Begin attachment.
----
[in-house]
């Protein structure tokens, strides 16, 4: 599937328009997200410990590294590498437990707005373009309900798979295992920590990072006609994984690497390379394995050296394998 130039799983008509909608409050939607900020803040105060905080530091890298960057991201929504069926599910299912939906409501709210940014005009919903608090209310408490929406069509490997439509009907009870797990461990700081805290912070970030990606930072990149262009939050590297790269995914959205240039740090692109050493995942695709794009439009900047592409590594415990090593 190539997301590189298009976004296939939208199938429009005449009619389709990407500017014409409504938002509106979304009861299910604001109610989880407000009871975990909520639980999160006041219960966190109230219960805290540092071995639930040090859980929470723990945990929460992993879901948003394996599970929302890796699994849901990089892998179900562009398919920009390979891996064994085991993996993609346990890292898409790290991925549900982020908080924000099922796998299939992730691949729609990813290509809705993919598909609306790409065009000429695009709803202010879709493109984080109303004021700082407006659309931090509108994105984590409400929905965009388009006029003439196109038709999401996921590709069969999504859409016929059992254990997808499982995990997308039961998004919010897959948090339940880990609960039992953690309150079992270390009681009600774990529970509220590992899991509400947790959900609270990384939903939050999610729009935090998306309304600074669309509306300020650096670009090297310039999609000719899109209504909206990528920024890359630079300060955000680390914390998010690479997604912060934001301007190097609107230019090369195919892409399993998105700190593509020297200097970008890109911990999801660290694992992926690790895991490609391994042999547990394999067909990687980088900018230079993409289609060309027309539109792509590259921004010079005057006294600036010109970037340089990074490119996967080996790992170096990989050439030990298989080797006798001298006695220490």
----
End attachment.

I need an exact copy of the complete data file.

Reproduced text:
[in-house]
């Protein structure tokens, strides 16, 4: 599937328009997200410990590294590498437990707005373009309900798979295992920590990072006609994984690497390379394995050296394998 130039799983008509909608409050939607900020803040105060905080530091890298960057991201929504069926599910299912939906409501709210940014005009919903608090209310408490929406069509490997439509009907009870797990461990700081805290912070970030990606930072990149262009939050590297790269995914959205240039740090692109050493995942695709794009439009900047592409590594415990090593 190539997301590189298009976004296939939208199938429009005449009619389709990407500017014409409504938002509106979304009861299910604001109610989880407000009871975990909520639980999160006041219960966190109230219960805290540092071995639930040090859980929470723990945990929460992993879901948003394996599970929302890796699994849901990089892998179900562009398919920009390979891996064994085991993996993609346990890292898409790290991925549900982020908080924000099922796998299939992730691949729609990813290509809705993919598909609306790409065009000429695009709803202010879709493109984080109303004021700082407006659309931090509108994105984590409400929905965009388009006029003439196109038709999401996921590709069969999504859409016929059992254990997808499982995990997308039961998004919010897959948090339940880990609960039992953690309150079992270390009681009600774990529970509220590992899991509400947790959900609270990384939903939050999610729009935090998306309304600074669309509306300020650096670009090297310039999609000719899109209504909206990528920024890359630079300060955000680390914390998010690479997604912060934001301007190097609107230019090369195919892409399993998105700190593509020297200097970008890109911990999801660290694992992926690790895991490609391994042999547990394999067909990687980088900018230079993409289609060309027309539109792509590259921004010079005057006294600036010109970037340089990074490119996967080996790992170096990989050439030990298989080797006798001298006695220490």